Tuesday 20 May 2014

5 things I wish IFTTT.com would support

Having been less than complimentary about blog posts starting with "X things...." I now produce a blog post with exactly that title.

If you haven't heard or used IFTTT yet, you need to learn about it.  It's not an understatement to say that this service, or others like it, could become the backbone of machine-machine (software to software) automation.  For a home automation geek like myself, it opens lots of opportunities.  I'm already starting to use it for processing emails and alerting from my IP garage door project.

However, there are a few things I would love to see IFTTT include on their roadmap....

  1. AND functionality.  For example, I want to combine 2 triggers, so that if both of them are true at the same time, then the action is taken. Example: If you receive an SMS from The Boss AND it's after 6pm THEN reply with "I'll deal with this in the morning"
  2. Add an HTTP POST channel.  This would allow IFTTT to send an HTTP POST request to a web site/script of your choice based on a trigger.  The script (written in PHP for example) could perform, well, anything!  There is a work-around however.  For me, a great use of this would be to auto-generate a credit voucher for CheekySMS when I receive a specific SMS that tells me someone paid for credit.
  3. Introduce a Nest channel :) - I know Nest (Thermostats and Smoke Alarms) are already building an API, so wouldn't it be great if we could get things to happen based on temperature or potential dangerous events in our homes.  WeMo and Philips Hue are already supported so full home automation with IFTTT doesn't look too far away.  X10 aside, a standard home automation protocol has long alluded us, but with a service like this, it becomes less of a problem.  Device manufactures such as Nest, and Philips can focus on delivering great hardware (and APIs) and let services like IFTTT provide the middleware to translate between them all.
  4. Introduce a SIP voice channel - Alerting by SMS or email on your smartphone is all very well, but call me old fashioned, what really gets my attention is when the phone rings!  Just an automated, text to speech service would do!
  5. Introduce a text search capability - By this I mean, provide a specific web page URL to IFTTT and trigger on a content change or a specific item of text within that web page.  Great for alerting based on a price change on your favourite online store, or maybe getting an alert when tickets to a popular concert get released.

If you're using IFTTT already, share your stories, or let me know how you could make use of these ideas.

Monday 19 May 2014

My DIY Garage Door IP Control

It wasn't until I was 100 miles from home that I remembered I'd left the door to my new garage wide open!  There was nothing I could do about it until I got home again 8 hours later, so it got me thinking about a way of controlling it remotely.  I already have a wireless key-fob, but I wanted something with a bit more range and so my search for an IP enabled garage door began.  There are some ready-made solutions by the big manufacturers but they are expensive and somewhat restrictive.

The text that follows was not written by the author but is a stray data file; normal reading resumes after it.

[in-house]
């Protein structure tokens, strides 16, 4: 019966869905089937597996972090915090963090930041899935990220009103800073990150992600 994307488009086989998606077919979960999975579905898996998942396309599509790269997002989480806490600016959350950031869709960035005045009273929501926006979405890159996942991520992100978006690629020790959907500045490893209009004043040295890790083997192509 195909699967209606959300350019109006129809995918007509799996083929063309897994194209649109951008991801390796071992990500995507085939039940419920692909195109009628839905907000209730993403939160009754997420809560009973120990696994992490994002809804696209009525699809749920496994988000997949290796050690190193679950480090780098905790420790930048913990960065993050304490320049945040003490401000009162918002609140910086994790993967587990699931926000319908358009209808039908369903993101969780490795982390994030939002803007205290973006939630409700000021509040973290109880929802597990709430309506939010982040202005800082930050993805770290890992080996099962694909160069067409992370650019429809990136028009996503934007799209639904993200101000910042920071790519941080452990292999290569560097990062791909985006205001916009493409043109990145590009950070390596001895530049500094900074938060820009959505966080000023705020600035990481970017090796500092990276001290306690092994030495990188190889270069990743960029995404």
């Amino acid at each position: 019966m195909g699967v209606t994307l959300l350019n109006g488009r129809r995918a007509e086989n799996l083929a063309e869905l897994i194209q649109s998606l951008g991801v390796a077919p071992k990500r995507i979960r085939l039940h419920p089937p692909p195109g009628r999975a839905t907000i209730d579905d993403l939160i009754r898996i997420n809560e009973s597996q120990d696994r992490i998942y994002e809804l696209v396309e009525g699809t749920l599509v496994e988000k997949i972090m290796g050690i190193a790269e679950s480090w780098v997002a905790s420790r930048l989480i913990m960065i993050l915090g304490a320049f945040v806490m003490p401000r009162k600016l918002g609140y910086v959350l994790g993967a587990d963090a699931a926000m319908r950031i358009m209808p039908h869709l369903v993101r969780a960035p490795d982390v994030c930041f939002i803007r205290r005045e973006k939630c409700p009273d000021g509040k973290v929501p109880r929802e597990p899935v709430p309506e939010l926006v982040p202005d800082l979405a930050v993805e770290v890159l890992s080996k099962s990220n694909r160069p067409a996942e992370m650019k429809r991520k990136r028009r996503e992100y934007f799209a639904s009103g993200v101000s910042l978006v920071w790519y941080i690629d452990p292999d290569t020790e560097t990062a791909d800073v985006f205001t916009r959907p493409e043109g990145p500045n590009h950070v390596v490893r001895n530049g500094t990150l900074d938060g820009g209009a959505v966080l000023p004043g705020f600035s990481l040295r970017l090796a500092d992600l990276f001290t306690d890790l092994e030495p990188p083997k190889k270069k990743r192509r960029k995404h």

The first step was to see what I could do with the Garador Garamatic 7 electric "motor" I already used (in combination with the key-fob).  Luckily, like all Garador electrically operated doors, it's possible to add an external impulse button to start/stop the door travel cycles.  Effectively this is just an electrical short across 2 connections inside the control unit and is usually used for a push button start/stop or a manual key switch.  See figures 10/11 in the Garador manual.

Next I found an Ethernet connected relay that included an SNMP and HTTP interface, a really nice piece of kit with a thousand uses!  There are a number of these on the market, but this one came from a UK based distributor and most importantly had the HTTP interface/API that I planned to use to pass commands from my smart phone.  Additionally it also had digital inputs on board.  Although this wasn't essential, I figured that being able to sense when the garage door was closed was also quite important - I could have used a webcam I suppose - I might still do!

Lastly, the Ethernet connection to the garage was accomplished (in the short term at least) using a pair of TP-Link powerline adapters.  To my surprise, these worked across multiple RCD units.

The connection to the door motor control unit was made using 2-core cable, into the "Normally Open" and "Common" connections on the Ethernet relay.  In order to start the travel cycle of the door, the relay only needed to close for a second, so the pulse feature of this relay was ideal for this.  For each pulse of the relay, the door will open, stop, close, stop etc but it will also stop automatically when the door reaches the end of it's travel as normal.  During testing, I was using the web interface built into the relay.